Corneal Transplants are designed for an individual whose vision cannot be corrected to a satisfactory level by glasses, contact lenses or other surgeries. Typically, poor vision caused by a cornea in this condition is a result of corneal failure after another eye surgery, Keratoconus, Fuchs' dystrophy or scarring following an injury to the eye.
Each year over 40,000 corneal transplants are performed in the United States alone. It is a very well established procedure that has resulted in returning good vision to numerous people previously left with no alternatives for visual improvement.
If you believe you are a candidate for a corneal transplant, please call our office to schedule a consultation. If after the initial consultation, our physicians determine this is the best course of action for you, we will put you on a waiting list for a donor cornea. Typically the wait to receive your donor cornea is not long. Once the donor cornea has become available, it will be checked thoroughly by our physicians for clarity and your surgery visit will be scheduled. The surgery is performed at our center on an outpatient basis.
On the day of surgery, please plan on arranging for transportation home, as you will be unable to drive yourself. You will also be asked to schedule a follow up or post-operative exam for the following day.
Your eye may be covered with a protective shield following surgery and the doctor will ask you not to drive for a while, as well as to avoid any activity which might cause unnecessary strain to your eye. You are permitted to use over-the-counter pain relievers if you experience any unusual discomfort. However, if any of the following occur, please call our office immediately at (509) 928-8040:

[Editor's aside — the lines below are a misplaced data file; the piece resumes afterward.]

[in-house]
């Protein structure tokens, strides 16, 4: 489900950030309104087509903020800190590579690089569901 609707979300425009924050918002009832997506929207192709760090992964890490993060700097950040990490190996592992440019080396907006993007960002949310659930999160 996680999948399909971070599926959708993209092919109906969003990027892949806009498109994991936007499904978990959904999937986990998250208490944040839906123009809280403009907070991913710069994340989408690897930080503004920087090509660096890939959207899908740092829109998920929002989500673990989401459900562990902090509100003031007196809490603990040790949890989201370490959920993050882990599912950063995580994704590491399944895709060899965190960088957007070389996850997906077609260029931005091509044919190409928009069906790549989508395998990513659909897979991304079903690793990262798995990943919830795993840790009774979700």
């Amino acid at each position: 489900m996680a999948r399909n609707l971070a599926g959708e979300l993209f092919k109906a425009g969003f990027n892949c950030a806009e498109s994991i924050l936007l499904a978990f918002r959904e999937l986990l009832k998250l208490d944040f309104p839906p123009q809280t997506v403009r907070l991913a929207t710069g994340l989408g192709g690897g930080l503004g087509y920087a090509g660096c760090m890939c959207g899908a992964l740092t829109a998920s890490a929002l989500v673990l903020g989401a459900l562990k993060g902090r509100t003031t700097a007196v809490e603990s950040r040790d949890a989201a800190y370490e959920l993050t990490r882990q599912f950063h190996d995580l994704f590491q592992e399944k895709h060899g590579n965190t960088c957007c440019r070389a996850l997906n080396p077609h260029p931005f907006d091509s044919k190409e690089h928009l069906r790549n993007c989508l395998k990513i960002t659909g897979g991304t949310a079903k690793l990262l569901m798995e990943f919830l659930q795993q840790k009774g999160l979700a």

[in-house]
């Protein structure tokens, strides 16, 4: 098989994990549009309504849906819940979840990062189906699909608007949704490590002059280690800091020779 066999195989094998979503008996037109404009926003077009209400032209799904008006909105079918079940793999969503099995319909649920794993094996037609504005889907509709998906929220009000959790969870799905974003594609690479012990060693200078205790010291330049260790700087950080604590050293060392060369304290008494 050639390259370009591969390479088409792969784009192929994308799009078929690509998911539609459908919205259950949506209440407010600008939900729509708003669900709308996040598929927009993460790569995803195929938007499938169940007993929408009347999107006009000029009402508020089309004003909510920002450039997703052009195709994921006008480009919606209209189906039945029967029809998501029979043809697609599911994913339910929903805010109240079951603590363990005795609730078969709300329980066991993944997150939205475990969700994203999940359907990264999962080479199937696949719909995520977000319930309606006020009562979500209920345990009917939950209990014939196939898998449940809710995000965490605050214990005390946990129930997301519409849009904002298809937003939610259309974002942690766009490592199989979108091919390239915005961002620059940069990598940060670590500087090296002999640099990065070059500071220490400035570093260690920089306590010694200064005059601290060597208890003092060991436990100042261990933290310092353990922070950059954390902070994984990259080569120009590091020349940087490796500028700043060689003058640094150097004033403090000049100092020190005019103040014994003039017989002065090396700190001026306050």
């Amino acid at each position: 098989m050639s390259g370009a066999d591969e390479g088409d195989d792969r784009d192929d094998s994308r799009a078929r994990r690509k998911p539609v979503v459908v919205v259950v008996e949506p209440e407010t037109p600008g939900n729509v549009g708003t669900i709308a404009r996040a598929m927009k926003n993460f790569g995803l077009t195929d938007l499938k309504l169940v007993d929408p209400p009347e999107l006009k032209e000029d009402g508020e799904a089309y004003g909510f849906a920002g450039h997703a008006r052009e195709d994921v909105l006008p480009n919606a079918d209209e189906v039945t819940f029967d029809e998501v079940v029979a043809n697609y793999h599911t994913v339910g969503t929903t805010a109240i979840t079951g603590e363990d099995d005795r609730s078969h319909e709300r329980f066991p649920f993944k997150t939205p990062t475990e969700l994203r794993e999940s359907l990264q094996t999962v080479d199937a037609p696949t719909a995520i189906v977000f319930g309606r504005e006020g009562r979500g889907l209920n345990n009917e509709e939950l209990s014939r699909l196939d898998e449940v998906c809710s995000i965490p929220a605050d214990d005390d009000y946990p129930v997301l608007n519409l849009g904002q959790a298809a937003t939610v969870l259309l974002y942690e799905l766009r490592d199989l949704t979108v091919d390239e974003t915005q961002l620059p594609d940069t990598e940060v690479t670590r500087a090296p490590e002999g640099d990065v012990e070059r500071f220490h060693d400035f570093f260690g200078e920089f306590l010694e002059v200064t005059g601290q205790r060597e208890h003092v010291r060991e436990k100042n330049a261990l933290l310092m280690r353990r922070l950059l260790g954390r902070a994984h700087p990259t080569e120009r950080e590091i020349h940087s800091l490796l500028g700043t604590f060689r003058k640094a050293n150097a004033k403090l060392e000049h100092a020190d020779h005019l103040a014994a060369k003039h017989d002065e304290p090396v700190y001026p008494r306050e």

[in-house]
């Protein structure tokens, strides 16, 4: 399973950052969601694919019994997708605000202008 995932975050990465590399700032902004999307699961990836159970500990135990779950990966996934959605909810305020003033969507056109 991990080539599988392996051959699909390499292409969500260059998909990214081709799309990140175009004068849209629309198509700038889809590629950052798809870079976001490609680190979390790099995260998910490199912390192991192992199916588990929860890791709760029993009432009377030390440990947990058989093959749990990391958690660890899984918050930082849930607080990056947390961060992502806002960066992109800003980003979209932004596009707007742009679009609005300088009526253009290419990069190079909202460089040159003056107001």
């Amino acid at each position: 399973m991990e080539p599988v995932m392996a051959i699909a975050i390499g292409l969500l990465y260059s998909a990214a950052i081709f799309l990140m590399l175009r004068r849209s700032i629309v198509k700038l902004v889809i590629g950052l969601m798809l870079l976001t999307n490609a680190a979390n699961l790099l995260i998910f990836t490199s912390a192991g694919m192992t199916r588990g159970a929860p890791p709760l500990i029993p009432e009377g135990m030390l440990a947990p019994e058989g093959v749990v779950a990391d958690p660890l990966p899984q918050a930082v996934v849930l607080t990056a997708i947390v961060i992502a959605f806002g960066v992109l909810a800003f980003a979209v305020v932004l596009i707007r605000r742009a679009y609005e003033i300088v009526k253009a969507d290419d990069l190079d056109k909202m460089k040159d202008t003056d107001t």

- Cloudiness and deterioration of vision in the treated eye
- Persistent discomfort
- Light sensitivity
- Bleeding or Swelling
Your transplant requires care and attention from both you and your doctor, so regular follow-up visits are recommended. Vision in the treated eye typically continues to improve for up to one year following surgery.
Another alternative surgery you may wish to discuss with your doctor is known as Descemet's Stripping with Endothelial Keratoplasty or DSAEK. Unlike corneal transplantation, where the entire cornea is replaced, DSAEK only replaces the damaged cell layer. This typically allows for quicker healing and recovery time than that for corneal transplantation. You and your doctor will be able to determine if DSAEK or a Corneal Transplant is the right alternative for you.